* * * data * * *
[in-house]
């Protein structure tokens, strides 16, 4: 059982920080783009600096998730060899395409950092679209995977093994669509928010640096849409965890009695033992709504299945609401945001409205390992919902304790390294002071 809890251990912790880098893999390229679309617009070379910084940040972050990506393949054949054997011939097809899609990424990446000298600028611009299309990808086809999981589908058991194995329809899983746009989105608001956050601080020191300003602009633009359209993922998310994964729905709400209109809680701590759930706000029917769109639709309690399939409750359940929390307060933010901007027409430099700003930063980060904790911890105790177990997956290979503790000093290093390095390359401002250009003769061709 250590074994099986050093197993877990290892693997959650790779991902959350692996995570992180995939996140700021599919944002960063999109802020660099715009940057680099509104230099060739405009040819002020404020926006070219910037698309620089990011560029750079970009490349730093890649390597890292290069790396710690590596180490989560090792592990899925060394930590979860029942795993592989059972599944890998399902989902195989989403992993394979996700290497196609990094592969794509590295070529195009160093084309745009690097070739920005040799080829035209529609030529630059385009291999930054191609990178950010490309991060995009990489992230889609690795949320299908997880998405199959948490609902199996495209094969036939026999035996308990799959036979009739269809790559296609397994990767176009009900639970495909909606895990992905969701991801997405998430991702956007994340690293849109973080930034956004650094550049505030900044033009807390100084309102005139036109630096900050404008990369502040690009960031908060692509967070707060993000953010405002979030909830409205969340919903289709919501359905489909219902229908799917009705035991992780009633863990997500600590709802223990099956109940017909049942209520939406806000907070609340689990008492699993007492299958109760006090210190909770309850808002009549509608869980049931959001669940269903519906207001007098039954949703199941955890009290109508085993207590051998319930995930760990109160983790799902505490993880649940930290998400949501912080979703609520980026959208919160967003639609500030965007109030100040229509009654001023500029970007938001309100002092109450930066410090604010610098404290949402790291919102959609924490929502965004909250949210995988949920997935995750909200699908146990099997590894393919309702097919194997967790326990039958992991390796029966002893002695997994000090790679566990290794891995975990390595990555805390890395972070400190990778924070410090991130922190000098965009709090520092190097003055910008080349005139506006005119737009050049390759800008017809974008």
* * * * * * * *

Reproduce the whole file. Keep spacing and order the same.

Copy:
[in-house]
């Protein structure tokens, strides 16, 4: 059982920080783009600096998730060899395409950092679209995977093994669509928010640096849409965890009695033992709504299945609401945001409205390992919902304790390294002071 809890251990912790880098893999390229679309617009070379910084940040972050990506393949054949054997011939097809899609990424990446000298600028611009299309990808086809999981589908058991194995329809899983746009989105608001956050601080020191300003602009633009359209993922998310994964729905709400209109809680701590759930706000029917769109639709309690399939409750359940929390307060933010901007027409430099700003930063980060904790911890105790177990997956290979503790000093290093390095390359401002250009003769061709 250590074994099986050093197993877990290892693997959650790779991902959350692996995570992180995939996140700021599919944002960063999109802020660099715009940057680099509104230099060739405009040819002020404020926006070219910037698309620089990011560029750079970009490349730093890649390597890292290069790396710690590596180490989560090792592990899925060394930590979860029942795993592989059972599944890998399902989902195989989403992993394979996700290497196609990094592969794509590295070529195009160093084309745009690097070739920005040799080829035209529609030529630059385009291999930054191609990178950010490309991060995009990489992230889609690795949320299908997880998405199959948490609902199996495209094969036939026999035996308990799959036979009739269809790559296609397994990767176009009900639970495909909606895990992905969701991801997405998430991702956007994340690293849109973080930034956004650094550049505030900044033009807390100084309102005139036109630096900050404008990369502040690009960031908060692509967070707060993000953010405002979030909830409205969340919903289709919501359905489909219902229908799917009705035991992780009633863990997500600590709802223990099956109940017909049942209520939406806000907070609340689990008492699993007492299958109760006090210190909770309850808002009549509608869980049931959001669940269903519906207001007098039954949703199941955890009290109508085993207590051998319930995930760990109160983790799902505490993880649940930290998400949501912080979703609520980026959208919160967003639609500030965007109030100040229509009654001023500029970007938001309100002092109450930066410090604010610098404290949402790291919102959609924490929502965004909250949210995988949920997935995750909200699908146990099997590894393919309702097919194997967790326990039958992991390796029966002893002695997994000090790679566990290794891995975990390595990555805390890395972070400190990778924070410090991130922190000098965009709090520092190097003055910008080349005139506006005119737009050049390759800008017809974008």